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Scanty Offerings Hurting VOD Usage

Jun 5, 2006  •  Post A Comment

Usage and interest in video-on-demand services appears to have dipped in the past year as consumers ran up against a sparse menu of content choices, according to a study being released this week by VOD research firm Marquest Media & Entertainment Research.

The firm in April conducted its third annual VOD study and found usage in homes with digital cable had declined from 88 percent in 2005 to 65 percent this year.

The number of people trying VOD last year may also have declined, with about 44 percent of consumers who used the service employing it at least once a week. Last year’s figure was 53 percent, a decrease that is within the margin of error for the study, said Marquest President Paul Rule.

While variations in viewership are typical in the early stages of new technology, the decline can be attributed to less interest and the product not meeting consumer expectations.

“VOD sounds great in concept, but that can be tempered when you are expecting the Library of Congress and arrive to find a small bookcase with a few shelves of books,” Mr. Rule said.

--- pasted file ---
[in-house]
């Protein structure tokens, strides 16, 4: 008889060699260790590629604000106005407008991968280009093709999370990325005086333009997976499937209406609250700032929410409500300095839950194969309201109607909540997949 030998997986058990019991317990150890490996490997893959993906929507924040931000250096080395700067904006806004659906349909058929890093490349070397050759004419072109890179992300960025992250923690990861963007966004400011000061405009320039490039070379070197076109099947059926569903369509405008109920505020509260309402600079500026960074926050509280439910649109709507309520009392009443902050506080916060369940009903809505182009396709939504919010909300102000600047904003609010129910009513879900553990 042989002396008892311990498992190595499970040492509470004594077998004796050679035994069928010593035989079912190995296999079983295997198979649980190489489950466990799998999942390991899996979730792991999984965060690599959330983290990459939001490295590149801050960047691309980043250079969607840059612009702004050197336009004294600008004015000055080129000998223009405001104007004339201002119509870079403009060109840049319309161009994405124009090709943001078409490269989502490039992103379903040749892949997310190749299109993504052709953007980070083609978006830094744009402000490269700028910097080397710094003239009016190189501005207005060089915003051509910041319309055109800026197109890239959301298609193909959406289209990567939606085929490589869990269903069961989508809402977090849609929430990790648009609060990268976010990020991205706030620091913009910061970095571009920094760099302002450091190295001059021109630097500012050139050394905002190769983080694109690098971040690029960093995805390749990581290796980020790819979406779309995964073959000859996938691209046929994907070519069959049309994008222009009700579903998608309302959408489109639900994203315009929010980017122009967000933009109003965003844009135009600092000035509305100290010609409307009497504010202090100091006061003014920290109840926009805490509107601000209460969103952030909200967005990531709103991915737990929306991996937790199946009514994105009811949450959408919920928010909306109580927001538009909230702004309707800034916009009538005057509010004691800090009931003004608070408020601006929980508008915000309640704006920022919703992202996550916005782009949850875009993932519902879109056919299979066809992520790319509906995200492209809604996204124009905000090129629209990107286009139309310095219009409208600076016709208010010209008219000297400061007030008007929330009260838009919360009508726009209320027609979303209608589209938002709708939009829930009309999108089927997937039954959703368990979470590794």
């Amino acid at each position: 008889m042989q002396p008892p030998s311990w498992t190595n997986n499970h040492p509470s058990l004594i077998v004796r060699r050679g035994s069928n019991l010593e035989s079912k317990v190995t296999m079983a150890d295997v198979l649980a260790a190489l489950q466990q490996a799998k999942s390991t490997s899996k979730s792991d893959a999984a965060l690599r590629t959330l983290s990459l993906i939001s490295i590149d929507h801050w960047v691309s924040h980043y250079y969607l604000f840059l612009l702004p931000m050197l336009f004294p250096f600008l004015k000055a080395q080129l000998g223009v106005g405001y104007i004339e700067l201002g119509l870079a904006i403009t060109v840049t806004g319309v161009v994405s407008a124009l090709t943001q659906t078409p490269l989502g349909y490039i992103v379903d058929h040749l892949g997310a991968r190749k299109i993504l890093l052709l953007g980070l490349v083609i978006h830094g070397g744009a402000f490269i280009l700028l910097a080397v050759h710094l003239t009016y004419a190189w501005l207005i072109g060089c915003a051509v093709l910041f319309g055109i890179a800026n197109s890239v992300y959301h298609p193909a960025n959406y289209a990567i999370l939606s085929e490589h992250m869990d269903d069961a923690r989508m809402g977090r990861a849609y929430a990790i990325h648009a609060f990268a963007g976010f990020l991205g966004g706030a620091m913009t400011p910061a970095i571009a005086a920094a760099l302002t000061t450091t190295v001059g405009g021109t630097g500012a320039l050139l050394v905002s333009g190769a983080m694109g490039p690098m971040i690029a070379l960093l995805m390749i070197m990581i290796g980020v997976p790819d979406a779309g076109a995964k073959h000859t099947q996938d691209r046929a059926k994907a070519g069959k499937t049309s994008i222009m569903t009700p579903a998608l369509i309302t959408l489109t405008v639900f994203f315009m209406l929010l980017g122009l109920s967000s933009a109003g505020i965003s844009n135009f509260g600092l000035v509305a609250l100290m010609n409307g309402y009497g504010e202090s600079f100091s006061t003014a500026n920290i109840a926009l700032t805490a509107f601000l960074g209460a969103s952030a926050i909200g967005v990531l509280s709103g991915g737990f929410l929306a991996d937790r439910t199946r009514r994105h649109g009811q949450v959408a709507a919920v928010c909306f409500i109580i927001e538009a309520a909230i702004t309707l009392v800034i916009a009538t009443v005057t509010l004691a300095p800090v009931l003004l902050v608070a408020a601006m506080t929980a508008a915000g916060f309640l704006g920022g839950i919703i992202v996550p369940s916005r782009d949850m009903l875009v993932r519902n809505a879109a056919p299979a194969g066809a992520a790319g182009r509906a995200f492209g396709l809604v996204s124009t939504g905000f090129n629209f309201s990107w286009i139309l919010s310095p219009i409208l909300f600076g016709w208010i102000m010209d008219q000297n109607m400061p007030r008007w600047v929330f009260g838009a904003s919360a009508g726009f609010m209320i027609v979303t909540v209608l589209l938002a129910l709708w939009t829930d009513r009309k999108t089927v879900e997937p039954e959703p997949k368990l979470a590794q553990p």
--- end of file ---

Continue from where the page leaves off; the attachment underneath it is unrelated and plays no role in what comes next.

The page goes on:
The study didn’t probe for specific reasons for the drop-off. Data from the past few years indicates that consumers consider limited selections the chief drawback of VOD, he said.

“It may be that most operators are having difficulty keeping up with viewers’ desires for more and more menu choices,” Mr. Rule said.

Broadcast and cable networks have dabbled in offering prime-time content on-demand, though they have yet to deploy significant amounts of such high-profile offerings on VOD. That should change over time as the advertising business model crystallizes for broadcasters and they begin to offer more content, said Eric Cooney, CEO of Tandberg Television, a VOD software and services firm which is currently deploying its VOD ad insertion technology with Comcast.

“VOD as a business opportunity is relatively new,” Mr. Cooney said.

The Marquest study found that the top five networks that consumers are most interested in viewing on-demand are HBO, ABC, Discovery Channel, NBC and Showtime.